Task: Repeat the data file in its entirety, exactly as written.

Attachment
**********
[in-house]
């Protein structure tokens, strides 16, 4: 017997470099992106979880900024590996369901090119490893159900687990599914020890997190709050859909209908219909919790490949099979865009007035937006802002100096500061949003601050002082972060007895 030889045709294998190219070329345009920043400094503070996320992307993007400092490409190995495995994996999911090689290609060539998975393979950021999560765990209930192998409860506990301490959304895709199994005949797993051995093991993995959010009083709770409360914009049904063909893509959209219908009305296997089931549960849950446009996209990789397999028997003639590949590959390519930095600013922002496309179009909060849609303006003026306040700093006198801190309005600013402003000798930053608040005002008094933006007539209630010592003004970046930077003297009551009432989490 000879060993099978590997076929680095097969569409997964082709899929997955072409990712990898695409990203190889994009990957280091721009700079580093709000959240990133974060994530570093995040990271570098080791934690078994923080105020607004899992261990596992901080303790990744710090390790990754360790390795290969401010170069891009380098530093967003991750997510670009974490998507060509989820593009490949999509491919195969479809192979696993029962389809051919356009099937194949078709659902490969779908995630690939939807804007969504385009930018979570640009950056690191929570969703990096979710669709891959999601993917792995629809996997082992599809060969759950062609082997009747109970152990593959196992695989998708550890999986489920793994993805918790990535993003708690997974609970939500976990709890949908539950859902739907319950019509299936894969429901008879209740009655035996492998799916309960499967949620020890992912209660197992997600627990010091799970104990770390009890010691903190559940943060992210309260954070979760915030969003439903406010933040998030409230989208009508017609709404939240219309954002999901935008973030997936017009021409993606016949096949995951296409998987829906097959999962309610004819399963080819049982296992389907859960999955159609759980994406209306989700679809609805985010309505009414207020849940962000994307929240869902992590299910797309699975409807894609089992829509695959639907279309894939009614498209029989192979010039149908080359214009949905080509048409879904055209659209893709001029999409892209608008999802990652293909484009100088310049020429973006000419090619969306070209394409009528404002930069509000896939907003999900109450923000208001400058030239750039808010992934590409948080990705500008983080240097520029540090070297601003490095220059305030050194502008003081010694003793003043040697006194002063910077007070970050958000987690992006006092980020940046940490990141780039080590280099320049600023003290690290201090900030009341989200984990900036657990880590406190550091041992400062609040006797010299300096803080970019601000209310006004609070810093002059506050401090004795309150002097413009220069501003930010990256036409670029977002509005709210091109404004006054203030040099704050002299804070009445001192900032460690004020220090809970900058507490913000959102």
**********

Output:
[in-house]
């Protein structure tokens, strides 16, 4: 017997470099992106979880900024590996369901090119490893159900687990599914020890997190709050859909209908219909919790490949099979865009007035937006802002100096500061949003601050002082972060007895 030889045709294998190219070329345009920043400094503070996320992307993007400092490409190995495995994996999911090689290609060539998975393979950021999560765990209930192998409860506990301490959304895709199994005949797993051995093991993995959010009083709770409360914009049904063909893509959209219908009305296997089931549960849950446009996209990789397999028997003639590949590959390519930095600013922002496309179009909060849609303006003026306040700093006198801190309005600013402003000798930053608040005002008094933006007539209630010592003004970046930077003297009551009432989490 000879060993099978590997076929680095097969569409997964082709899929997955072409990712990898695409990203190889994009990957280091721009700079580093709000959240990133974060994530570093995040990271570098080791934690078994923080105020607004899992261990596992901080303790990744710090390790990754360790390795290969401010170069891009380098530093967003991750997510670009974490998507060509989820593009490949999509491919195969479809192979696993029962389809051919356009099937194949078709659902490969779908995630690939939807804007969504385009930018979570640009950056690191929570969703990096979710669709891959999601993917792995629809996997082992599809060969759950062609082997009747109970152990593959196992695989998708550890999986489920793994993805918790990535993003708690997974609970939500976990709890949908539950859902739907319950019509299936894969429901008879209740009655035996492998799916309960499967949620020890992912209660197992997600627990010091799970104990770390009890010691903190559940943060992210309260954070979760915030969003439903406010933040998030409230989208009508017609709404939240219309954002999901935008973030997936017009021409993606016949096949995951296409998987829906097959999962309610004819399963080819049982296992389907859960999955159609759980994406209306989700679809609805985010309505009414207020849940962000994307929240869902992590299910797309699975409807894609089992829509695959639907279309894939009614498209029989192979010039149908080359214009949905080509048409879904055209659209893709001029999409892209608008999802990652293909484009100088310049020429973006000419090619969306070209394409009528404002930069509000896939907003999900109450923000208001400058030239750039808010992934590409948080990705500008983080240097520029540090070297601003490095220059305030050194502008003081010694003793003043040697006194002063910077007070970050958000987690992006006092980020940046940490990141780039080590280099320049600023003290690290201090900030009341989200984990900036657990880590406190550091041992400062609040006797010299300096803080970019601000209310006004609070810093002059506050401090004795309150002097413009220069501003930010990256036409670029977002509005709210091109404004006054203030040099704050002299804070009445001192900032460690004020220090809970900058507490913000959102």